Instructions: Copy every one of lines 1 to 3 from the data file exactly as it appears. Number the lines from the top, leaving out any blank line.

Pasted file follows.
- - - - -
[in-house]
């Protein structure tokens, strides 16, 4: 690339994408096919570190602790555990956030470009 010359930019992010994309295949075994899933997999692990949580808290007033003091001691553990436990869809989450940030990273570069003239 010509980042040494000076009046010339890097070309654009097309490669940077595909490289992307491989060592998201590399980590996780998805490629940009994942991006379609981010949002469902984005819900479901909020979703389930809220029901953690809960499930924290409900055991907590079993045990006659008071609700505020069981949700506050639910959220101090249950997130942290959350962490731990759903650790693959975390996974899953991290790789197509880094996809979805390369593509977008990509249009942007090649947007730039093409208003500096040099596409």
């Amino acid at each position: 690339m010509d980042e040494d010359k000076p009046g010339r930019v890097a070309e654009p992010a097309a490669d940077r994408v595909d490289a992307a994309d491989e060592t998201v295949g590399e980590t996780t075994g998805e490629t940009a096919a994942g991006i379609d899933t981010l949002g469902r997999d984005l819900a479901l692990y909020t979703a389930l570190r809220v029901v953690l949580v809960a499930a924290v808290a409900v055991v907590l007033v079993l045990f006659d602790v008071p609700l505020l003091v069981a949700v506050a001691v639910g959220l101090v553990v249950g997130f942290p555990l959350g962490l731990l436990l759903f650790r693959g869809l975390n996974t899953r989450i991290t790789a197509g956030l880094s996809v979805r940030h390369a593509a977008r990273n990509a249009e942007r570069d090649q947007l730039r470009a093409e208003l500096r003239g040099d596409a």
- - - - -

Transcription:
[in-house]
């Protein structure tokens, strides 16, 4: 690339994408096919570190602790555990956030470009 010359930019992010994309295949075994899933997999692990949580808290007033003091001691553990436990869809989450940030990273570069003239 010509980042040494000076009046010339890097070309654009097309490669940077595909490289992307491989060592998201590399980590996780998805490629940009994942991006379609981010949002469902984005819900479901909020979703389930809220029901953690809960499930924290409900055991907590079993045990006659008071609700505020069981949700506050639910959220101090249950997130942290959350962490731990759903650790693959975390996974899953991290790789197509880094996809979805390369593509977008990509249009942007090649947007730039093409208003500096040099596409």
């Amino acid at each position: 690339m010509d980042e040494d010359k000076p009046g010339r930019v890097a070309e654009p992010a097309a490669d940077r994408v595909d490289a992307a994309d491989e060592t998201v295949g590399e980590t996780t075994g998805e490629t940009a096919a994942g991006i379609d899933t981010l949002g469902r997999d984005l819900a479901l692990y909020t979703a389930l570190r809220v029901v953690l949580v809960a499930a924290v808290a409900v055991v907590l007033v079993l045990f006659d602790v008071p609700l505020l003091v069981a949700v506050a001691v639910g959220l101090v553990v249950g997130f942290p555990l959350g962490l731990l436990l759903f650790r693959g869809l975390n996974t899953r989450i991290t790789a197509g956030l880094s996809v979805r940030h390369a593509a977008r990273n990509a249009e942007r570069d090649q947007l730039r470009a093409e208003l500096r003239g040099d596409a």